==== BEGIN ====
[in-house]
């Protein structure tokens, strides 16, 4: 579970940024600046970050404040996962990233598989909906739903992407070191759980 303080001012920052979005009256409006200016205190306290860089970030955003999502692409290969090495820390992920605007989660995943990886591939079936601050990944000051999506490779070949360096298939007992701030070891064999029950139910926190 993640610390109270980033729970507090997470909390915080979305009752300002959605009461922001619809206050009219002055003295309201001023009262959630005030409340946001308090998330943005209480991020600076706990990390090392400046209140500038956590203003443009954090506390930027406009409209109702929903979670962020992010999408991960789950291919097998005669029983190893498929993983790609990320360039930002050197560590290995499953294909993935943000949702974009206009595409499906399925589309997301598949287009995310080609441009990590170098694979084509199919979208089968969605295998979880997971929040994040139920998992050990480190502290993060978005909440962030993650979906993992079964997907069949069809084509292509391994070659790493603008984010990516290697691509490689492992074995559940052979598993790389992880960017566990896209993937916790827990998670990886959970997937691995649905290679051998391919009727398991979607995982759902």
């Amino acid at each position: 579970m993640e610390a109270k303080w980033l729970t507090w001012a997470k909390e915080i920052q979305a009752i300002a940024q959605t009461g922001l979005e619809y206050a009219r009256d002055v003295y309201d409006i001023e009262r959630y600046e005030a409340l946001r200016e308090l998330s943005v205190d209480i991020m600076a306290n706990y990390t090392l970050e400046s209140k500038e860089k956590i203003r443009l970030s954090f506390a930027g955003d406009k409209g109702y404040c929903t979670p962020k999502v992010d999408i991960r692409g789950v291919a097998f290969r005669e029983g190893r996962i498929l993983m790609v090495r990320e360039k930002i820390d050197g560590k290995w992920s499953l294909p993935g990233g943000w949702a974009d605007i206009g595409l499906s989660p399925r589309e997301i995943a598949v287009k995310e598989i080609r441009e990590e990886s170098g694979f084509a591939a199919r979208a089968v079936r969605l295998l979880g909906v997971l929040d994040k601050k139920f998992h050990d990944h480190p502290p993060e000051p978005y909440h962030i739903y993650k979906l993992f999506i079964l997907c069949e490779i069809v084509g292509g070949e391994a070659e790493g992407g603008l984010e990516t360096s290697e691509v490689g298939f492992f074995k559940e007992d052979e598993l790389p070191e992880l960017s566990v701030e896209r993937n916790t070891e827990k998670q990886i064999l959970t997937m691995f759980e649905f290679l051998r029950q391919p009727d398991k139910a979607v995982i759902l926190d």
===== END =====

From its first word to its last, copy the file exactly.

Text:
[in-house]
């Protein structure tokens, strides 16, 4: 579970940024600046970050404040996962990233598989909906739903992407070191759980 303080001012920052979005009256409006200016205190306290860089970030955003999502692409290969090495820390992920605007989660995943990886591939079936601050990944000051999506490779070949360096298939007992701030070891064999029950139910926190 993640610390109270980033729970507090997470909390915080979305009752300002959605009461922001619809206050009219002055003295309201001023009262959630005030409340946001308090998330943005209480991020600076706990990390090392400046209140500038956590203003443009954090506390930027406009409209109702929903979670962020992010999408991960789950291919097998005669029983190893498929993983790609990320360039930002050197560590290995499953294909993935943000949702974009206009595409499906399925589309997301598949287009995310080609441009990590170098694979084509199919979208089968969605295998979880997971929040994040139920998992050990480190502290993060978005909440962030993650979906993992079964997907069949069809084509292509391994070659790493603008984010990516290697691509490689492992074995559940052979598993790389992880960017566990896209993937916790827990998670990886959970997937691995649905290679051998391919009727398991979607995982759902």
């Amino acid at each position: 579970m993640e610390a109270k303080w980033l729970t507090w001012a997470k909390e915080i920052q979305a009752i300002a940024q959605t009461g922001l979005e619809y206050a009219r009256d002055v003295y309201d409006i001023e009262r959630y600046e005030a409340l946001r200016e308090l998330s943005v205190d209480i991020m600076a306290n706990y990390t090392l970050e400046s209140k500038e860089k956590i203003r443009l970030s954090f506390a930027g955003d406009k409209g109702y404040c929903t979670p962020k999502v992010d999408i991960r692409g789950v291919a097998f290969r005669e029983g190893r996962i498929l993983m790609v090495r990320e360039k930002i820390d050197g560590k290995w992920s499953l294909p993935g990233g943000w949702a974009d605007i206009g595409l499906s989660p399925r589309e997301i995943a598949v287009k995310e598989i080609r441009e990590e990886s170098g694979f084509a591939a199919r979208a089968v079936r969605l295998l979880g909906v997971l929040d994040k601050k139920f998992h050990d990944h480190p502290p993060e000051p978005y909440h962030i739903y993650k979906l993992f999506i079964l997907c069949e490779i069809v084509g292509g070949e391994a070659e790493g992407g603008l984010e990516t360096s290697e691509v490689g298939f492992f074995k559940e007992d052979e598993l790389p070191e992880l960017s566990v701030e896209r993937n916790t070891e827990k998670q990886i064999l959970t997937m691995f759980e649905f290679l051998r029950q391919p009727d398991k139910a979607v995982i759902l926190d």